Entrepreneurs Continue to Face Funding Challenges – U-T San Diego July 2013

Aug 1, 2013

By U-T San Diego 12:01 a.m
July 29, 2013
The term summit is usually used to describe a mountain peak that is higher in elevation than all points adjacent to it.
The San Diego Venture Group held a summit at sea level (Hilton San Diego Bayfront), but the mountain that entrepreneurs still have to scale remains daunting as early-stage venture financing remains challenging. Here are thoughts from some of the participants:
Todd Leonard, executive director, Minnesota Angel Network: “The venture funds that have survived are large and need to put more money into each deal, so this has set the stage for other funding sources to step into earlier funding. In our region in the life science sector, we see more funding from potential corporate partners, family offices, angel networks and funding from outside the U.S.
“We are starting to see a transformation in investing. Angel networks and angel funds are stepping into deals ($1 million to $3 million) that were traditionally done by small venture capitalists. … They are also reaching out to each other to syndicate deals. Recently, Savara Pharmaceuticals announced its successful raising of $16 million from a group of angel funds in Texas.”
Joe Addiego, partner, Alsop Louie Partners, which focuses on software and hardware: “There are several areas where disruptions are taking place or entirely new categories are being built — cloud/SaaS, social/local/mobile, crowd sourcing, and the sharing economy. So we will see a new breed of companies emerging to capitalize in these areas. … Early-stage funding for companies in cloud, mobile, security and other areas has never been better since it is so much cheaper to create a software company that can build meaningful products. What was $10 million in investment is $500,000 now.”
Allison Long Pettine, president, Crescent Ridge Partners, which provides early-stage funding: “Early-stage funding over the next three to five years will remain a challenge because angel investors are not adequately rewarded for the massive risk they take upfront, often before the product is fully vetted or has much, if any, traction. … Early-stage funding for tech companies is slightly more favorable than life sciences because capital goes much further and proof of concept takes much less time. … Seed health-care investors are changing their model as well, forgoing the blockbusters for solid technologies that aren’t as capital intensive and have a shorter exit horizon.”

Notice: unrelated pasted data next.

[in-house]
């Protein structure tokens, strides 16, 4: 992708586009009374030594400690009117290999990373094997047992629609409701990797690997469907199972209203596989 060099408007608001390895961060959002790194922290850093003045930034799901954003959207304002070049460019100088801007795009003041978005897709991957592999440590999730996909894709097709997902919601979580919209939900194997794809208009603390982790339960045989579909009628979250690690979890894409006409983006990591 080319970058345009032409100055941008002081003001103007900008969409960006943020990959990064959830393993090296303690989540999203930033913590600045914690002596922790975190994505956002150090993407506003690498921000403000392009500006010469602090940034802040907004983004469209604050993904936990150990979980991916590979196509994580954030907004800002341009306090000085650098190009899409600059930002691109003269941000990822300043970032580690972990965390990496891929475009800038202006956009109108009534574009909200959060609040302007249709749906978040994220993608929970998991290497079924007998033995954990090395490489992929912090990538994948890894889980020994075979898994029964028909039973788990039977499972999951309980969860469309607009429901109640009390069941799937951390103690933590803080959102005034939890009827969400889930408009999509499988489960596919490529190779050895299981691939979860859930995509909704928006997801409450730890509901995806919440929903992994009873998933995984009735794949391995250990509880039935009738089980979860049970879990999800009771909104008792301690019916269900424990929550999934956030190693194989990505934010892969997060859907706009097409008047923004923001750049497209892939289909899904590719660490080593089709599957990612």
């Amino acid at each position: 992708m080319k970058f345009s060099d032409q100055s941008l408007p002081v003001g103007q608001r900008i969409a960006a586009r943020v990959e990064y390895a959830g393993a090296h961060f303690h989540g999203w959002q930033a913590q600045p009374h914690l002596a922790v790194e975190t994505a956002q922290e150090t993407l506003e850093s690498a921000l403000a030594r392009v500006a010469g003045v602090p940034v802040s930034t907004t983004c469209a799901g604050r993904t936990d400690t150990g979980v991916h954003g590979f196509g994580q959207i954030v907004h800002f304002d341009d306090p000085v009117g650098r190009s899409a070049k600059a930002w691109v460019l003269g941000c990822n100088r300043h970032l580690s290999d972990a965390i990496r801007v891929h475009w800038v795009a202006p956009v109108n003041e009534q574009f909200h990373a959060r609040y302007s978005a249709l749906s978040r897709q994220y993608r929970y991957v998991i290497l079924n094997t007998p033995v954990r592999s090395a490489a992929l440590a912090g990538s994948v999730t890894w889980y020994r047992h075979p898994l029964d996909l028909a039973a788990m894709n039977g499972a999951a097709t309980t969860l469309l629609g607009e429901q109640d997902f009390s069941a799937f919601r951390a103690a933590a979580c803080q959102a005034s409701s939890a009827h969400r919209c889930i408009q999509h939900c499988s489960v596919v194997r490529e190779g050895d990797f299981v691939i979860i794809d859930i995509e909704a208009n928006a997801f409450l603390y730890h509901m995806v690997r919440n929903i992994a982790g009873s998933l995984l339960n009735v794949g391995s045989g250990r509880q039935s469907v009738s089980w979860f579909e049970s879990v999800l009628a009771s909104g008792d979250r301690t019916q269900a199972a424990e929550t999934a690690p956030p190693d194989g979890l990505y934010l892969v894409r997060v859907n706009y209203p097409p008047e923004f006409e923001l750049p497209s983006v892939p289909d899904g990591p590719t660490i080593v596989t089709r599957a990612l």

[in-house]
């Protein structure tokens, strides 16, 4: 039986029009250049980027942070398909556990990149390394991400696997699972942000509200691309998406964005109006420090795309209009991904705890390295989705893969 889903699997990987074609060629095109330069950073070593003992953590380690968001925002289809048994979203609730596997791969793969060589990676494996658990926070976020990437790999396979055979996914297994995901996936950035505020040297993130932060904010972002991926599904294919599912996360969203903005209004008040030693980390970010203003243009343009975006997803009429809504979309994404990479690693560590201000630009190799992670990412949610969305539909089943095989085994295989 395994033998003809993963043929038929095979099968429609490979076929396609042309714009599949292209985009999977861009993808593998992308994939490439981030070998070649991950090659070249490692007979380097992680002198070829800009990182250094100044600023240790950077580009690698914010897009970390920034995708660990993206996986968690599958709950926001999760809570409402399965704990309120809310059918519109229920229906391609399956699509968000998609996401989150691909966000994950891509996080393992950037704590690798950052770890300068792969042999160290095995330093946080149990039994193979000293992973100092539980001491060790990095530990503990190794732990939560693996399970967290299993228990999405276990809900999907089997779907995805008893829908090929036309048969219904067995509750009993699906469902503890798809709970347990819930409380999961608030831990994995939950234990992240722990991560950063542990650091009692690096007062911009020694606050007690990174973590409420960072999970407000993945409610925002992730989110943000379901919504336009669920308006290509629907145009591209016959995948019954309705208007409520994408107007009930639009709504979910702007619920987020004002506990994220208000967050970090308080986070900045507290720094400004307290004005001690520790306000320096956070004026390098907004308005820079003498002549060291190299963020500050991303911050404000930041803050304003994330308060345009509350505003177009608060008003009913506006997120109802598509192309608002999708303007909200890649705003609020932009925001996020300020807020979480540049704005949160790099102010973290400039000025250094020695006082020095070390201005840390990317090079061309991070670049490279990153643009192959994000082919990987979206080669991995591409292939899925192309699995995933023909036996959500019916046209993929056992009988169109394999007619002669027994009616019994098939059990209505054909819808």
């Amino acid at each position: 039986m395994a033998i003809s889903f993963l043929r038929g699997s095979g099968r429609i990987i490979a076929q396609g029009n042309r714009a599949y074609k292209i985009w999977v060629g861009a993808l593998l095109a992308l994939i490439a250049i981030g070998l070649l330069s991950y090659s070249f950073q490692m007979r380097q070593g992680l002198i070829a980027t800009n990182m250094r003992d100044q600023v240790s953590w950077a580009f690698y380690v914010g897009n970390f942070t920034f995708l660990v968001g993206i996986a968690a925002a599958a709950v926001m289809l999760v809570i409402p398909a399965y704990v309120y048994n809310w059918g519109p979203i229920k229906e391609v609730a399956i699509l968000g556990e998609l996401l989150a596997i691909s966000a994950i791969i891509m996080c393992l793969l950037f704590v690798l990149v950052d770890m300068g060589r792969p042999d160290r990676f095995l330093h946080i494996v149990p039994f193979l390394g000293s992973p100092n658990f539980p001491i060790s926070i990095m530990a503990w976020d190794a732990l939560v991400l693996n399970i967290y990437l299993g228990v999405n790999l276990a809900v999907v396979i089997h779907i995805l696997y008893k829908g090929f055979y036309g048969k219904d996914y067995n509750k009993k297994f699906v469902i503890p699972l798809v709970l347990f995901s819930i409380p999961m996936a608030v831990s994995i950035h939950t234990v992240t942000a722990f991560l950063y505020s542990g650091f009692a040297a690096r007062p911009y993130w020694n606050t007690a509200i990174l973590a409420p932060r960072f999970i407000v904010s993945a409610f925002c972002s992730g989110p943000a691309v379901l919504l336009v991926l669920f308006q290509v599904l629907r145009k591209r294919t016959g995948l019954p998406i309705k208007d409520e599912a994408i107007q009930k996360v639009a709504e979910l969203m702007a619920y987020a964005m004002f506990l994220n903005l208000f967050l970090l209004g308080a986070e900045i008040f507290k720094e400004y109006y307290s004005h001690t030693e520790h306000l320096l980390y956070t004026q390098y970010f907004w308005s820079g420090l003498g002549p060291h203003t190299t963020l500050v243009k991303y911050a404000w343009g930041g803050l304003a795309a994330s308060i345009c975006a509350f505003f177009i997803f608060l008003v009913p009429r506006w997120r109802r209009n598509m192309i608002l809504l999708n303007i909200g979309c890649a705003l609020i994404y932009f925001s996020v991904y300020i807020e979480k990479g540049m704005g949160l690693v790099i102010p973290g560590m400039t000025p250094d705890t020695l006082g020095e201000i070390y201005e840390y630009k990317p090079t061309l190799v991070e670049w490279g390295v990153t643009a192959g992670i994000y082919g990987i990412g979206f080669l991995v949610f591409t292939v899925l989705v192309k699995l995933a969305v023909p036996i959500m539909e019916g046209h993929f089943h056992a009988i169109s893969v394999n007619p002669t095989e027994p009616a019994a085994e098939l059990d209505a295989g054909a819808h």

David Coats, managing director, Correlation Ventures, which co-invests with other venture funds: “The number of financings and dollars in early-stage companies will start increasing toward the end of this period. This will be driven by increasing returns, which will ultimately lead to increased dollars by institutional investors into venture funds and then into startup companies. … Early-stage life science will be more challenging than tech, but the gap will narrow given the attractive realized returns in recent years for life sciences.”
Alyse Killeen, senior associate, Clearstone Global Gaming Fund: “The trend now is to select investors who can provide the network and sector expertise that accelerates growth. Likewise, investors are considering the value they provide beyond capital and the network effect for their portfolio of companies.”
David Titus, president, San Diego Venture Group: “Life science will be relatively flat as the good returns keep investors in the asset class. Tech could be difficult and will probably feel the brunt of any continuing consolidation in the venture industry.”
Patrick Heron, general partner, Frazier Healthcare: “Instead of an A, B and C financing round, you will have a $40 (million)-50 million Series A round. This means that fewer deals will be funded with a ‘valley of death’ for companies coming out of universities and research institutes that don’t have enough preclinical validation to attract venture interest. Angel and corporate investment are stepping in to advance these companies, but there is still a gap. It’s likely that some great ideas won’t get funded because the time horizons are too long. The venture firms are under acute pressure to show returns rapidly.”
When you get done parsing all the words, one thing remains immutable and true. A terrific team with a big idea and a rational pre-money will find financing.
Neil Senturia and Barbara Bry, serial entrepreneurs who invest in early-stage technology companies, take turns in writing this column about entrepreneurship in San Diego.
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